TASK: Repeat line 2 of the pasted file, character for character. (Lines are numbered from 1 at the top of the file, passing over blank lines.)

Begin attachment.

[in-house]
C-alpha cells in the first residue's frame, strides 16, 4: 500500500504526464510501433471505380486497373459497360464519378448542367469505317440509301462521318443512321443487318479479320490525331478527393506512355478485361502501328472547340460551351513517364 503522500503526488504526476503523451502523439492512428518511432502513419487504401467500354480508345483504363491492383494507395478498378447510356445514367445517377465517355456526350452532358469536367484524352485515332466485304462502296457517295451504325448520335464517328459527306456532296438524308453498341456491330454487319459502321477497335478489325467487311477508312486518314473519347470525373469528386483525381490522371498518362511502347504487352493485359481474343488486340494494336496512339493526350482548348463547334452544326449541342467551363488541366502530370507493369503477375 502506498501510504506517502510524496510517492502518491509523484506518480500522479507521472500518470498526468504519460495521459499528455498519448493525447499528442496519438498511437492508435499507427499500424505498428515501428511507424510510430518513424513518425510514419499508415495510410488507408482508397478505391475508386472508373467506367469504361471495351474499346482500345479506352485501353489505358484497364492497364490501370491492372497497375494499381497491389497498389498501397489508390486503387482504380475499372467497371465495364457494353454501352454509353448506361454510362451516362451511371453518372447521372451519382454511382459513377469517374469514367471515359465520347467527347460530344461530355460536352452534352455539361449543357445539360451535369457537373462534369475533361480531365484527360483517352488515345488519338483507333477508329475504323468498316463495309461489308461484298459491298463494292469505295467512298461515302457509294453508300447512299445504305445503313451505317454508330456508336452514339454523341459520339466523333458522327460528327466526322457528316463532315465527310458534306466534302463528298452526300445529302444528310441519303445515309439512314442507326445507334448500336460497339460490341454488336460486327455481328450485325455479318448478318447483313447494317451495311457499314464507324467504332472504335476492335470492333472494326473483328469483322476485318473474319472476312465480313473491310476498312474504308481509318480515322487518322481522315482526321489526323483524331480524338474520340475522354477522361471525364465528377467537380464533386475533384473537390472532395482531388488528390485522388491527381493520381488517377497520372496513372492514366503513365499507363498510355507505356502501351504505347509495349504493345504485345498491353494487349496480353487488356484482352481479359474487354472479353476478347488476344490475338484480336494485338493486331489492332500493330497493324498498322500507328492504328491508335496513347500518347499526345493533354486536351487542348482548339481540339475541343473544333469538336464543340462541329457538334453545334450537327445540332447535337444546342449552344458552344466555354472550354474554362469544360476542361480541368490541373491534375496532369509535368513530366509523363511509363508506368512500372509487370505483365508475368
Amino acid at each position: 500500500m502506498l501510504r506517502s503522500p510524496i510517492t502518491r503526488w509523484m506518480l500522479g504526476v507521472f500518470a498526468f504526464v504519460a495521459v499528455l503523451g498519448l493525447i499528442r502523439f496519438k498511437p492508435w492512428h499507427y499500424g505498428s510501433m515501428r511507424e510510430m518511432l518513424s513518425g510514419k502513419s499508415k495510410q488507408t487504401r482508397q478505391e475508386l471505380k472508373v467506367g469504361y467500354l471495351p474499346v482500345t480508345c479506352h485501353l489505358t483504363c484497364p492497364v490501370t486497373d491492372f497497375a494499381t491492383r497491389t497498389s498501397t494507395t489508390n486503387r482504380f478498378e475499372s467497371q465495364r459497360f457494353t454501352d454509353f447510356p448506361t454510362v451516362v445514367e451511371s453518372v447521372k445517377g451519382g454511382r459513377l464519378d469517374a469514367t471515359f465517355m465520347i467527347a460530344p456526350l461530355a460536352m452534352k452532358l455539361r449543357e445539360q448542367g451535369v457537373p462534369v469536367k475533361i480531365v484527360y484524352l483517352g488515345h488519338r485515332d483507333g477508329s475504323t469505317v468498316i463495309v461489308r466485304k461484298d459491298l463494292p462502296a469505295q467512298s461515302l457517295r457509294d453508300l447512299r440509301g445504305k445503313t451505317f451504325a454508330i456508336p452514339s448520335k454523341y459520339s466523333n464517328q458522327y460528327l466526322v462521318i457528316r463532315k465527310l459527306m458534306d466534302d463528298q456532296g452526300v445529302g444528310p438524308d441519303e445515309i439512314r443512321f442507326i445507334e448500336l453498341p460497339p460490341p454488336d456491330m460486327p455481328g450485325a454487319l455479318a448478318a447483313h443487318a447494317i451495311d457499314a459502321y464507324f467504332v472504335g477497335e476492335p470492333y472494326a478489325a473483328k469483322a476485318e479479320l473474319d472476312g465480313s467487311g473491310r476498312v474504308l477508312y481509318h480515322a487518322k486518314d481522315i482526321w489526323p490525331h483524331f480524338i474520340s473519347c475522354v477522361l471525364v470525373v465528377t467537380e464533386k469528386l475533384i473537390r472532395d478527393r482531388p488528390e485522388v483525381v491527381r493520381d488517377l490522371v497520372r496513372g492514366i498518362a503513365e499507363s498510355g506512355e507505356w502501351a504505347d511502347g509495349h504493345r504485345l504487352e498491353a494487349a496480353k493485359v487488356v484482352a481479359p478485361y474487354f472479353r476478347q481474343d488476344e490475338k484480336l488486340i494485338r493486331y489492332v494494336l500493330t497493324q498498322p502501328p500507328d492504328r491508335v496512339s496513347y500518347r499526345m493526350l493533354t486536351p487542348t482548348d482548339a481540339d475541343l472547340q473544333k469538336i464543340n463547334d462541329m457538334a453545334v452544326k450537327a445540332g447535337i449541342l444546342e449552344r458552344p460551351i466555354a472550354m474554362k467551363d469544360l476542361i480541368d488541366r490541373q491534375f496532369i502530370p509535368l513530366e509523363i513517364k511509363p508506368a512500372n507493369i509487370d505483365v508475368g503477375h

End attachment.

C-alpha cells in the first residue's frame, strides 16, 4: 500500500504526464510501433471505380486497373459497360464519378448542367469505317440509301462521318443512321443487318479479320490525331478527393506512355478485361502501328472547340460551351513517364 503522500503526488504526476503523451502523439492512428518511432502513419487504401467500354480508345483504363491492383494507395478498378447510356445514367445517377465517355456526350452532358469536367484524352485515332466485304462502296457517295451504325448520335464517328459527306456532296438524308453498341456491330454487319459502321477497335478489325467487311477508312486518314473519347470525373469528386483525381490522371498518362511502347504487352493485359481474343488486340494494336496512339493526350482548348463547334452544326449541342467551363488541366502530370507493369503477375 502506498501510504506517502510524496510517492502518491509523484506518480500522479507521472500518470498526468504519460495521459499528455498519448493525447499528442496519438498511437492508435499507427499500424505498428515501428511507424510510430518513424513518425510514419499508415495510410488507408482508397478505391475508386472508373467506367469504361471495351474499346482500345479506352485501353489505358484497364492497364490501370491492372497497375494499381497491389497498389498501397489508390486503387482504380475499372467497371465495364457494353454501352454509353448506361454510362451516362451511371453518372447521372451519382454511382459513377469517374469514367471515359465520347467527347460530344461530355460536352452534352455539361449543357445539360451535369457537373462534369475533361480531365484527360483517352488515345488519338483507333477508329475504323468498316463495309461489308461484298459491298463494292469505295467512298461515302457509294453508300447512299445504305445503313451505317454508330456508336452514339454523341459520339466523333458522327460528327466526322457528316463532315465527310458534306466534302463528298452526300445529302444528310441519303445515309439512314442507326445507334448500336460497339460490341454488336460486327455481328450485325455479318448478318447483313447494317451495311457499314464507324467504332472504335476492335470492333472494326473483328469483322476485318473474319472476312465480313473491310476498312474504308481509318480515322487518322481522315482526321489526323483524331480524338474520340475522354477522361471525364465528377467537380464533386475533384473537390472532395482531388488528390485522388491527381493520381488517377497520372496513372492514366503513365499507363498510355507505356502501351504505347509495349504493345504485345498491353494487349496480353487488356484482352481479359474487354472479353476478347488476344490475338484480336494485338493486331489492332500493330497493324498498322500507328492504328491508335496513347500518347499526345493533354486536351487542348482548339481540339475541343473544333469538336464543340462541329457538334453545334450537327445540332447535337444546342449552344458552344466555354472550354474554362469544360476542361480541368490541373491534375496532369509535368513530366509523363511509363508506368512500372509487370505483365508475368